Juan Rivera was inside the Pulse nightclub Saturday night, when a 29-year-old Muslim American committed the worst mass shooting in U.S. history. Rivera has been missing ever since.
Less than a day later, his still hopeful brother, Baron Serrano, took to Facebook to tell the world that he knows the deranged shooter did not represent any religion. "I want to let people know that not everyone's the same," he said in the video stream. "Today I met real Islam and all they do is love."
The man holding the iPhone camera wanted the world to know the same thing. Hassan Shibly, the bearded and skull-capped executive director of the Florida chapter of the Council on American-Islamic Relations (CAIR), had rushed to Orlando on Sunday morning from his home in Tampa after learning of the shooting. He spent much of the day meeting with family members and community officials to condemn the killing of 50 and injuring of at least 53 at the LGBT nightclub. Offering hugs and prayers, he worked his way through the crowd of grieving family members awaiting word on their loved ones fates at a local hotel.
"It was just heartbreaking to stay here with the victims today and hear their stories and what they're going through and the fear and the unknown," he said after comforting Serrano, one of the dozens of family members told they would have to wait until Monday for news.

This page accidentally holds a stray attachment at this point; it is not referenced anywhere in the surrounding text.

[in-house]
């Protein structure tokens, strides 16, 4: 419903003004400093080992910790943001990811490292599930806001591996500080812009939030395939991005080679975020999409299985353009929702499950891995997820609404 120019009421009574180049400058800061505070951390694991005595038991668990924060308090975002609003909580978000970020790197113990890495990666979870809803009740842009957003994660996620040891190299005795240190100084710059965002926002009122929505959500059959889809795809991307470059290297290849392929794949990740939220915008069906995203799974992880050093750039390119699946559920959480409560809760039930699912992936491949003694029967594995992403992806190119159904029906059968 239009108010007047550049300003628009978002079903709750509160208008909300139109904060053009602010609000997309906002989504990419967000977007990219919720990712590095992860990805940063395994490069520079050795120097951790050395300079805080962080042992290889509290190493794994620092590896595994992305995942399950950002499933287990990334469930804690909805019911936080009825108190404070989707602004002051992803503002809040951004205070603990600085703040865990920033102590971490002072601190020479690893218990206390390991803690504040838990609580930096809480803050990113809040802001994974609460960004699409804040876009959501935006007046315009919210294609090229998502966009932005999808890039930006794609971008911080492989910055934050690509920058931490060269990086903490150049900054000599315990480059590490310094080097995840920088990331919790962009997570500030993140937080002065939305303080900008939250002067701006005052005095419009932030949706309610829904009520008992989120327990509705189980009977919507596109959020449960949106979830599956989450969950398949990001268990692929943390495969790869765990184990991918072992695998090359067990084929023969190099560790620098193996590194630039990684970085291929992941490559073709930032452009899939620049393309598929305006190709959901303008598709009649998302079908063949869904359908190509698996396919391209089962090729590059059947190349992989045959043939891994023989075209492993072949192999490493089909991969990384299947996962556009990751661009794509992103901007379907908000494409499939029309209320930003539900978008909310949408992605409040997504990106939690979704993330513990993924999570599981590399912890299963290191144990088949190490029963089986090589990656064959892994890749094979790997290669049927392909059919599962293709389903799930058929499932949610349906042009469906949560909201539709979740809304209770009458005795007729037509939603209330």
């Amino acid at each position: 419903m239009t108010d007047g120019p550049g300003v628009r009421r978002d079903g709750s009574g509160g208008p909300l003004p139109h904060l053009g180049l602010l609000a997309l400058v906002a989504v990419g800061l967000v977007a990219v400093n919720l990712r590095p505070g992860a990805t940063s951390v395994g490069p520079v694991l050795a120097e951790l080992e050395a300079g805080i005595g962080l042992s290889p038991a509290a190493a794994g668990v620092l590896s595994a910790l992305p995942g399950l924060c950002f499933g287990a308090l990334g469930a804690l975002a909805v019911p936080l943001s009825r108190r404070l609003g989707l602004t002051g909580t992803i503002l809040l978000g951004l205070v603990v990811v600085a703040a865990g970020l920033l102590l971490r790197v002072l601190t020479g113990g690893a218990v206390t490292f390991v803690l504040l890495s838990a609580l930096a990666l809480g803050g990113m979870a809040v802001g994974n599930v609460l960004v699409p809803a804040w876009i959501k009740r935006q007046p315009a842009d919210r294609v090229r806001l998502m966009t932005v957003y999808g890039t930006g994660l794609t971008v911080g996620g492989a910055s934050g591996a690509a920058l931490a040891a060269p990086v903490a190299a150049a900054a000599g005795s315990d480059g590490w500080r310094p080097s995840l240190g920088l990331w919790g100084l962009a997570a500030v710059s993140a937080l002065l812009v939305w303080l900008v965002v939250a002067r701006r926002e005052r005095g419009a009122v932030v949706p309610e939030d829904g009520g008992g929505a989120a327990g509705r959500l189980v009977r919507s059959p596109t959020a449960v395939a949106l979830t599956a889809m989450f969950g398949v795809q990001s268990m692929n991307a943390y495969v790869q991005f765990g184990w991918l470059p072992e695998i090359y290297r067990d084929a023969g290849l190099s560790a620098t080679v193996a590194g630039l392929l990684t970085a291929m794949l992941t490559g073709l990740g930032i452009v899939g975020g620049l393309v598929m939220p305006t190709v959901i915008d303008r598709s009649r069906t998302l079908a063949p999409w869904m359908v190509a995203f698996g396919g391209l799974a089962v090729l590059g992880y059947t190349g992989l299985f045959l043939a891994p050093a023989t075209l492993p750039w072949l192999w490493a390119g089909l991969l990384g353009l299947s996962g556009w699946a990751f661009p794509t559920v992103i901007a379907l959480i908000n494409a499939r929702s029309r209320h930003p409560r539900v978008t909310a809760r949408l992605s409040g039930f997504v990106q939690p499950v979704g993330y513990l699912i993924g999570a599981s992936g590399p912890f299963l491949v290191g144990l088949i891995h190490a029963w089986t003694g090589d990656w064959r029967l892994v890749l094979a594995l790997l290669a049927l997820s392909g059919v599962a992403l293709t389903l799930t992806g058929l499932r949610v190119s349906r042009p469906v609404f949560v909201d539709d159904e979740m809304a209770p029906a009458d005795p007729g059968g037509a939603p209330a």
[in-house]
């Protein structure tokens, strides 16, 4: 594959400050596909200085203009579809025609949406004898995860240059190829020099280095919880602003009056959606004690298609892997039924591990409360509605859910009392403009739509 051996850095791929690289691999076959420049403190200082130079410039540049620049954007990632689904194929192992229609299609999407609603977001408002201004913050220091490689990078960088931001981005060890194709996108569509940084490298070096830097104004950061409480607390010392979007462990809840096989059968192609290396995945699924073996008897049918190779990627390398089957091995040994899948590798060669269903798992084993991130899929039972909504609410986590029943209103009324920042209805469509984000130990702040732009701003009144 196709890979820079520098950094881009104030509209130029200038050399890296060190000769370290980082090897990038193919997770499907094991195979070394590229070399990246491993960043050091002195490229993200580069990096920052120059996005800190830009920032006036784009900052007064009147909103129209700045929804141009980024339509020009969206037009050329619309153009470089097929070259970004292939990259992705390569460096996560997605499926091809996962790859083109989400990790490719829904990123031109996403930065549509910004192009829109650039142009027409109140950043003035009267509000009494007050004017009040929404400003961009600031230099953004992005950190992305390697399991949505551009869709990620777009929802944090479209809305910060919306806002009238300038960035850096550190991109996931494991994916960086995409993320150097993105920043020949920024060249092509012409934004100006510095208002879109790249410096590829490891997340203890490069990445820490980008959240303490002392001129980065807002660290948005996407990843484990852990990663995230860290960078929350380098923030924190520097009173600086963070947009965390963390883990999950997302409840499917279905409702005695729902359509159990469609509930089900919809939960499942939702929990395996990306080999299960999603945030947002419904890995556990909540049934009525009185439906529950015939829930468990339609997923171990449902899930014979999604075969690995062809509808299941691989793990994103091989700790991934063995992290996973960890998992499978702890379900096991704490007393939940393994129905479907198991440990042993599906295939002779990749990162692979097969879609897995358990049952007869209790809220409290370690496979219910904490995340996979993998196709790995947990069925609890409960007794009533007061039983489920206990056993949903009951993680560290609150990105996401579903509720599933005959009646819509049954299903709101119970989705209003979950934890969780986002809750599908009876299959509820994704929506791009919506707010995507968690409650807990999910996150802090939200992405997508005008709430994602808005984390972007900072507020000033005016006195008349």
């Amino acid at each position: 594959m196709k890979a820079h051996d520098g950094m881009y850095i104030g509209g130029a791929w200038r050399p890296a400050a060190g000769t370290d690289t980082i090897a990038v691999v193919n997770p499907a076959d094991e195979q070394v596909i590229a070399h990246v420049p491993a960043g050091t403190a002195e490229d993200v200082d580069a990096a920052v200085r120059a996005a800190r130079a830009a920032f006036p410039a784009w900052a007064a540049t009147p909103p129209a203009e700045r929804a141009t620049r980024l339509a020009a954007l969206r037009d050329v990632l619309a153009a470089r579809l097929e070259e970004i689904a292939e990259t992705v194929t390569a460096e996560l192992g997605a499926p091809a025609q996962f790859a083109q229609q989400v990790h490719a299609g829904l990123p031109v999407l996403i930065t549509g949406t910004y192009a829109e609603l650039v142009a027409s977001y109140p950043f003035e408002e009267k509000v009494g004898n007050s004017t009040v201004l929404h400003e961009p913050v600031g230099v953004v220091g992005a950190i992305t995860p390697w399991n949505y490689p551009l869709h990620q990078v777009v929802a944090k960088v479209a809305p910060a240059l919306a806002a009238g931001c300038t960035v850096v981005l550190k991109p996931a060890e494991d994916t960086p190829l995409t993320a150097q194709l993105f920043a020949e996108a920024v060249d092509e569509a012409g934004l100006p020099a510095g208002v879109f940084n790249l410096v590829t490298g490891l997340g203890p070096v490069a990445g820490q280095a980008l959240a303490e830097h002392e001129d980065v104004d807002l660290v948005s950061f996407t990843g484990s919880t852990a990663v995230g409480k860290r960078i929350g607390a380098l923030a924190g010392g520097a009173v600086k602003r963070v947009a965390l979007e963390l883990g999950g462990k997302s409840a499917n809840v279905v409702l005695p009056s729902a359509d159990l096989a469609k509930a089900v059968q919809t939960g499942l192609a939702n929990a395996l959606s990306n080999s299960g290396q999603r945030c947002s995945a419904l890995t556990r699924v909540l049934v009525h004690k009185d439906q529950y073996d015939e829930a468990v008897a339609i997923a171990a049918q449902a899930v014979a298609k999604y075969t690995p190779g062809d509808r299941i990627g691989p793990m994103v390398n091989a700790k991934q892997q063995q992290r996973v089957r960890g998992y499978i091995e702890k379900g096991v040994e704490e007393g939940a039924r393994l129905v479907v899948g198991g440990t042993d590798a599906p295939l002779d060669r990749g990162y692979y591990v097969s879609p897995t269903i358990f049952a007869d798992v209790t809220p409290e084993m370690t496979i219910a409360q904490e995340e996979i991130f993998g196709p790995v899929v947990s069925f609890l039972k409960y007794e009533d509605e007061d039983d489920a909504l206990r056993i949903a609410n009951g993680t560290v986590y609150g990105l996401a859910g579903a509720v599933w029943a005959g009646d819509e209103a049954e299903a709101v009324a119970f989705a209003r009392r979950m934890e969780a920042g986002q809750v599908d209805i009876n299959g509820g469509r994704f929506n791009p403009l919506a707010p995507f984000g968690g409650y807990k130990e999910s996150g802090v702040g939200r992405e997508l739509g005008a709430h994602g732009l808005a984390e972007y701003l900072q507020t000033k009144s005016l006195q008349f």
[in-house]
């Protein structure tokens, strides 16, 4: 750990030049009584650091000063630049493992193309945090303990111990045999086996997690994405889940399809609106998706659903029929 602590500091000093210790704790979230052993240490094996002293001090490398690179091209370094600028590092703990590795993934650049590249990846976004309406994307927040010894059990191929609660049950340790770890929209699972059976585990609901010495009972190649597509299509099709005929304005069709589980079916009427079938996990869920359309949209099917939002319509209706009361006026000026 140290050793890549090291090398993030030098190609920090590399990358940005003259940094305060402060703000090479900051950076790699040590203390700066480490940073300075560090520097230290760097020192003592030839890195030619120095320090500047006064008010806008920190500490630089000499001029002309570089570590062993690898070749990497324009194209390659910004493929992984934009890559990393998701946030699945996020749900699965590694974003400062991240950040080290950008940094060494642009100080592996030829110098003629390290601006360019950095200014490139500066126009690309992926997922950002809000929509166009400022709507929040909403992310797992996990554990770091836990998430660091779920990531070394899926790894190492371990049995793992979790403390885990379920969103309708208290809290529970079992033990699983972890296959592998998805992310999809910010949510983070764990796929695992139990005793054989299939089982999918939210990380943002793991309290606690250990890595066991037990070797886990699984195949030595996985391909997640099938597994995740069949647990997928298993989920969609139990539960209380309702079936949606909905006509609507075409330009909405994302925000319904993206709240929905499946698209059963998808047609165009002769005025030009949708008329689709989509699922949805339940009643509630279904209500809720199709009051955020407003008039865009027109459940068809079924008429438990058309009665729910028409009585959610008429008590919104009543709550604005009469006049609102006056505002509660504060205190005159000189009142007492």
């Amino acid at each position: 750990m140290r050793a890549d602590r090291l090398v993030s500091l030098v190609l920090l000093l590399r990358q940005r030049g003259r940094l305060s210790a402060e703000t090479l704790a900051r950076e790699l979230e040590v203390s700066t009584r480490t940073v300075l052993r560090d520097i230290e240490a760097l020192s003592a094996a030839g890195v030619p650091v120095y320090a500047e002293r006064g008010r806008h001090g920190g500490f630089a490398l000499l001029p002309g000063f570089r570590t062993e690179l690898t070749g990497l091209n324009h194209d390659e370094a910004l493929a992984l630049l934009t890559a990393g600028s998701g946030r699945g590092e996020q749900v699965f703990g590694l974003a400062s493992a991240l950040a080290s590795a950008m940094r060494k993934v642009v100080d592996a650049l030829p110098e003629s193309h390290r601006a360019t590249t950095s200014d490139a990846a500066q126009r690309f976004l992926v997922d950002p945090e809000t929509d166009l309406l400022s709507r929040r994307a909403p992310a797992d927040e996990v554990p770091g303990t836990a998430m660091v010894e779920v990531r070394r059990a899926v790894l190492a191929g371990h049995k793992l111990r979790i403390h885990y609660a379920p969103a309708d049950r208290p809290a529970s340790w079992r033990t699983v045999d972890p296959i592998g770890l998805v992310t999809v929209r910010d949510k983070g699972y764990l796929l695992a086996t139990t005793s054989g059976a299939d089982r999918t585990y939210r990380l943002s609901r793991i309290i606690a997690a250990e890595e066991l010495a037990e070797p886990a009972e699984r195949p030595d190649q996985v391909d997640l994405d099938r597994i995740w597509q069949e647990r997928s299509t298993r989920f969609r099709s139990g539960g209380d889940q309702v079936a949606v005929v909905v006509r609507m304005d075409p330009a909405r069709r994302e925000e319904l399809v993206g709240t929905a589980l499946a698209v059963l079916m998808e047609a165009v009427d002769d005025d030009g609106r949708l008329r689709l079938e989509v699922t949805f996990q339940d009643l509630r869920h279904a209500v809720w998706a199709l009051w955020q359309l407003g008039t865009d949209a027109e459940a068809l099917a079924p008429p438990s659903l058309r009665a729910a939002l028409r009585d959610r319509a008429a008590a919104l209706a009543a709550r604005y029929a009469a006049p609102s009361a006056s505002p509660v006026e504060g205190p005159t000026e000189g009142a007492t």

Just hours before he spoke, presumptive Republican nominee Donald Trump had renewed his promise to ban Muslims from entering the country, and had suggested that all Afghan Americans should be treated as suspect because of a poll that showed the nation supported Islamic law. "We can't afford to be politically correct anymore," he said in a statement.
Shibly has a different message. "I think what's important is they we stand united we offer the support for the victims that we can and don't let the terrorists divide us and turn us against each other," he told TIME in an interview outside an Orlando Hampton Inn, where families of victims had gathered. Shibly said Sunday was not a day for politics.
"Our concern right now is just supporting the victims and their families that's the most important thing," he said. "We need to stand united and we have our work cut out for us to provide unity and not allow hate to divide us."
As for the families, he said their welcoming of his presence presaged to the ultimate defeat of shooter Omar Mateen and those like him. "Overwhelming love and support and unity," he said of his meetings. "And I think that is a message of defeat for our enemies and for the terrorists, that we will not allow enemies to turn us against each other."